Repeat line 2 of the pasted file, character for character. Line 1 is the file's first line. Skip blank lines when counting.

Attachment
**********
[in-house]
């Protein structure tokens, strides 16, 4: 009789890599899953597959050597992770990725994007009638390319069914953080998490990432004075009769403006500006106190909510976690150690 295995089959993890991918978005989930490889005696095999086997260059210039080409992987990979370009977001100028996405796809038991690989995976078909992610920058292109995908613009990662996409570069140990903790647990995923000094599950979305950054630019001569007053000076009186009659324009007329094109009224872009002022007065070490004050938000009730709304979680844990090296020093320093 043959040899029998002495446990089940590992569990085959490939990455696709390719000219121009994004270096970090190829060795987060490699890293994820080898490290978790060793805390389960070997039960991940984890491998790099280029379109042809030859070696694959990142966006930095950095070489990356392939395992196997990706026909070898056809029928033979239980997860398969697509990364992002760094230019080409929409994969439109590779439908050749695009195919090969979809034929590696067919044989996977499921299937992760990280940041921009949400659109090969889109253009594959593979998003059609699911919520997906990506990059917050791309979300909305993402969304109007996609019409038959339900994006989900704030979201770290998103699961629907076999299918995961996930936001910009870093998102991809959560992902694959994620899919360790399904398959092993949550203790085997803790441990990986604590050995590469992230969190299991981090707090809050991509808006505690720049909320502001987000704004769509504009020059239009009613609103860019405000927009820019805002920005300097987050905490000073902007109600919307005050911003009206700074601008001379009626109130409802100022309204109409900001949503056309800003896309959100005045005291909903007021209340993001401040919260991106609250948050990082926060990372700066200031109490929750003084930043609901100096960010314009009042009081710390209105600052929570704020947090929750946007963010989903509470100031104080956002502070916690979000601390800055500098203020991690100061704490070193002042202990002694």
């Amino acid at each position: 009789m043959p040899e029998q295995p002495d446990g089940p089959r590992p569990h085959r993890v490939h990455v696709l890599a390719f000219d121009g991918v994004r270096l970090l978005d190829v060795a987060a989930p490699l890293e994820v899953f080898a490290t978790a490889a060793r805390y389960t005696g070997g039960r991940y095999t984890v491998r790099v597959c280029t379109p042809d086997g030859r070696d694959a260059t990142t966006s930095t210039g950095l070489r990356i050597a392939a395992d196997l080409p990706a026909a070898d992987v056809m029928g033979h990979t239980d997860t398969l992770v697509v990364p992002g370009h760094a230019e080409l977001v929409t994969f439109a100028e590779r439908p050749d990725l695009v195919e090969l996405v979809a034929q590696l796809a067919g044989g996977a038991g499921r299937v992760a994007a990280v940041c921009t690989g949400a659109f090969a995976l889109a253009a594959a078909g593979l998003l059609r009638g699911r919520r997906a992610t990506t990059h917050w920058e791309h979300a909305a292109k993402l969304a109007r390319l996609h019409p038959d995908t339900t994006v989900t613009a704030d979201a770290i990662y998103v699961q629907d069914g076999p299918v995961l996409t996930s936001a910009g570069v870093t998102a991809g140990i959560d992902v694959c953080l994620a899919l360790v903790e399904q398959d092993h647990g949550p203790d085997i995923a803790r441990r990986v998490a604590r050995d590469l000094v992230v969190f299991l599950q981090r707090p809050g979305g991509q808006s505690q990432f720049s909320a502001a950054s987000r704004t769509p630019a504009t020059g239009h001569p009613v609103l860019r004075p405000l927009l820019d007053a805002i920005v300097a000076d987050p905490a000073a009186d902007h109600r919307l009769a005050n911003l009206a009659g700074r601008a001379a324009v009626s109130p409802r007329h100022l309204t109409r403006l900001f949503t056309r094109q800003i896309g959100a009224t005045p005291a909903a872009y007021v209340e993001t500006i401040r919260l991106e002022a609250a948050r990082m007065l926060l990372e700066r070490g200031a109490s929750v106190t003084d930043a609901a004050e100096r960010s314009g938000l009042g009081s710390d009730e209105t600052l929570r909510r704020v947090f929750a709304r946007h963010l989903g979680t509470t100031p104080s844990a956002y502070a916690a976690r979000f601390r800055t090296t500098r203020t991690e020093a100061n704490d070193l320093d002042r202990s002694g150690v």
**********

């Protein structure tokens, strides 16, 4: 009789890599899953597959050597992770990725994007009638390319069914953080998490990432004075009769403006500006106190909510976690150690 295995089959993890991918978005989930490889005696095999086997260059210039080409992987990979370009977001100028996405796809038991690989995976078909992610920058292109995908613009990662996409570069140990903790647990995923000094599950979305950054630019001569007053000076009186009659324009007329094109009224872009002022007065070490004050938000009730709304979680844990090296020093320093 043959040899029998002495446990089940590992569990085959490939990455696709390719000219121009994004270096970090190829060795987060490699890293994820080898490290978790060793805390389960070997039960991940984890491998790099280029379109042809030859070696694959990142966006930095950095070489990356392939395992196997990706026909070898056809029928033979239980997860398969697509990364992002760094230019080409929409994969439109590779439908050749695009195919090969979809034929590696067919044989996977499921299937992760990280940041921009949400659109090969889109253009594959593979998003059609699911919520997906990506990059917050791309979300909305993402969304109007996609019409038959339900994006989900704030979201770290998103699961629907076999299918995961996930936001910009870093998102991809959560992902694959994620899919360790399904398959092993949550203790085997803790441990990986604590050995590469992230969190299991981090707090809050991509808006505690720049909320502001987000704004769509504009020059239009009613609103860019405000927009820019805002920005300097987050905490000073902007109600919307005050911003009206700074601008001379009626109130409802100022309204109409900001949503056309800003896309959100005045005291909903007021209340993001401040919260991106609250948050990082926060990372700066200031109490929750003084930043609901100096960010314009009042009081710390209105600052929570704020947090929750946007963010989903509470100031104080956002502070916690979000601390800055500098203020991690100061704490070193002042202990002694």